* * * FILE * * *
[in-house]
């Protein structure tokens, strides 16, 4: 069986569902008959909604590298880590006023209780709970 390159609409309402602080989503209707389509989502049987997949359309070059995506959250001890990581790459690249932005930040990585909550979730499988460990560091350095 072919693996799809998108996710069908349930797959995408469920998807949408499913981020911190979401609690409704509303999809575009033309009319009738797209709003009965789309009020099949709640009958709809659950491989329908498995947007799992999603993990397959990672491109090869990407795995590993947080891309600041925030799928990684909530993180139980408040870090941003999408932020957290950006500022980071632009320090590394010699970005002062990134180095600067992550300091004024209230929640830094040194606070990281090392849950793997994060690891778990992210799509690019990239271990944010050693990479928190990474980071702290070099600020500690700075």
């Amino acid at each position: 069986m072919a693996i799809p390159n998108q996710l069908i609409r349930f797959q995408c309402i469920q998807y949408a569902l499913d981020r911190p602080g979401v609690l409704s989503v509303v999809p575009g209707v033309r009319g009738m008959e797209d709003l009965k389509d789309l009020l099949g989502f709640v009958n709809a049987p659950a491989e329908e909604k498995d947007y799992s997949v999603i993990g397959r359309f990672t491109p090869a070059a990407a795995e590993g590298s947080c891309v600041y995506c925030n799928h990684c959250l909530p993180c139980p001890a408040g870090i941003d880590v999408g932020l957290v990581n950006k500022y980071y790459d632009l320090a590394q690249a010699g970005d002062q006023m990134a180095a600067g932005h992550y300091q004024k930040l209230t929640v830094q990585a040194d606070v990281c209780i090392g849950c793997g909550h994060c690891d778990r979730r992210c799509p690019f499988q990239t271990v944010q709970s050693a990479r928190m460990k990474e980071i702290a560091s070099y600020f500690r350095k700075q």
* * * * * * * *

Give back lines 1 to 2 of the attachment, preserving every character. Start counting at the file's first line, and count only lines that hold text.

[in-house]
């Protein structure tokens, strides 16, 4: 069986569902008959909604590298880590006023209780709970 390159609409309402602080989503209707389509989502049987997949359309070059995506959250001890990581790459690249932005930040990585909550979730499988460990560091350095 072919693996799809998108996710069908349930797959995408469920998807949408499913981020911190979401609690409704509303999809575009033309009319009738797209709003009965789309009020099949709640009958709809659950491989329908498995947007799992999603993990397959990672491109090869990407795995590993947080891309600041925030799928990684909530993180139980408040870090941003999408932020957290950006500022980071632009320090590394010699970005002062990134180095600067992550300091004024209230929640830094040194606070990281090392849950793997994060690891778990992210799509690019990239271990944010050693990479928190990474980071702290070099600020500690700075």